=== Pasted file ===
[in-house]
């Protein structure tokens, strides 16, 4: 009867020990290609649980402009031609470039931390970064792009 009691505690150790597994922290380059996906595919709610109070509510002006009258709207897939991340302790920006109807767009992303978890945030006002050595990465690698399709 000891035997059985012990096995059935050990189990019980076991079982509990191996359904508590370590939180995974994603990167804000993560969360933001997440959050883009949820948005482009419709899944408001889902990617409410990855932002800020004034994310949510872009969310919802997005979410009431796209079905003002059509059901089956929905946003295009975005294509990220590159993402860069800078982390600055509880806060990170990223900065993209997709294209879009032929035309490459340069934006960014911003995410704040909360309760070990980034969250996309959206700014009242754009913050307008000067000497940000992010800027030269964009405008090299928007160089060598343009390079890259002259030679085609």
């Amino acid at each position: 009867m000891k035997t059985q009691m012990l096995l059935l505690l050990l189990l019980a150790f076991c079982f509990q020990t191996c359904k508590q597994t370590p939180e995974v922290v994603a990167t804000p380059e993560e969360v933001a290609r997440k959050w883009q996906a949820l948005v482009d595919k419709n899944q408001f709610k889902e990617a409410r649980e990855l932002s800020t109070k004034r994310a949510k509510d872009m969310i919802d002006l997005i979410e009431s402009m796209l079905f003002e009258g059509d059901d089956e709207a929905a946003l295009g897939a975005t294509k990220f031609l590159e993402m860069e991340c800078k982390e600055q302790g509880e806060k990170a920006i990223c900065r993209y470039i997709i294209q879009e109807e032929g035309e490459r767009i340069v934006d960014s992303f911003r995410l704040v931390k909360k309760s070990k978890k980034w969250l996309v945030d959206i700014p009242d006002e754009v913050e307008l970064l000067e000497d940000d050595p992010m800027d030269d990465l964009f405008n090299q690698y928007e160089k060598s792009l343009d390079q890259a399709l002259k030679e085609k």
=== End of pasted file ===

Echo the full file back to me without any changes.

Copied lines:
[in-house]
């Protein structure tokens, strides 16, 4: 009867020990290609649980402009031609470039931390970064792009 009691505690150790597994922290380059996906595919709610109070509510002006009258709207897939991340302790920006109807767009992303978890945030006002050595990465690698399709 000891035997059985012990096995059935050990189990019980076991079982509990191996359904508590370590939180995974994603990167804000993560969360933001997440959050883009949820948005482009419709899944408001889902990617409410990855932002800020004034994310949510872009969310919802997005979410009431796209079905003002059509059901089956929905946003295009975005294509990220590159993402860069800078982390600055509880806060990170990223900065993209997709294209879009032929035309490459340069934006960014911003995410704040909360309760070990980034969250996309959206700014009242754009913050307008000067000497940000992010800027030269964009405008090299928007160089060598343009390079890259002259030679085609």
């Amino acid at each position: 009867m000891k035997t059985q009691m012990l096995l059935l505690l050990l189990l019980a150790f076991c079982f509990q020990t191996c359904k508590q597994t370590p939180e995974v922290v994603a990167t804000p380059e993560e969360v933001a290609r997440k959050w883009q996906a949820l948005v482009d595919k419709n899944q408001f709610k889902e990617a409410r649980e990855l932002s800020t109070k004034r994310a949510k509510d872009m969310i919802d002006l997005i979410e009431s402009m796209l079905f003002e009258g059509d059901d089956e709207a929905a946003l295009g897939a975005t294509k990220f031609l590159e993402m860069e991340c800078k982390e600055q302790g509880e806060k990170a920006i990223c900065r993209y470039i997709i294209q879009e109807e032929g035309e490459r767009i340069v934006d960014s992303f911003r995410l704040v931390k909360k309760s070990k978890k980034w969250l996309v945030d959206i700014p009242d006002e754009v913050e307008l970064l000067e000497d940000d050595p992010m800027d030269d990465l964009f405008n090299q690698y928007e160089k060598s792009l343009d390079q890259a399709l002259k030679e085609k």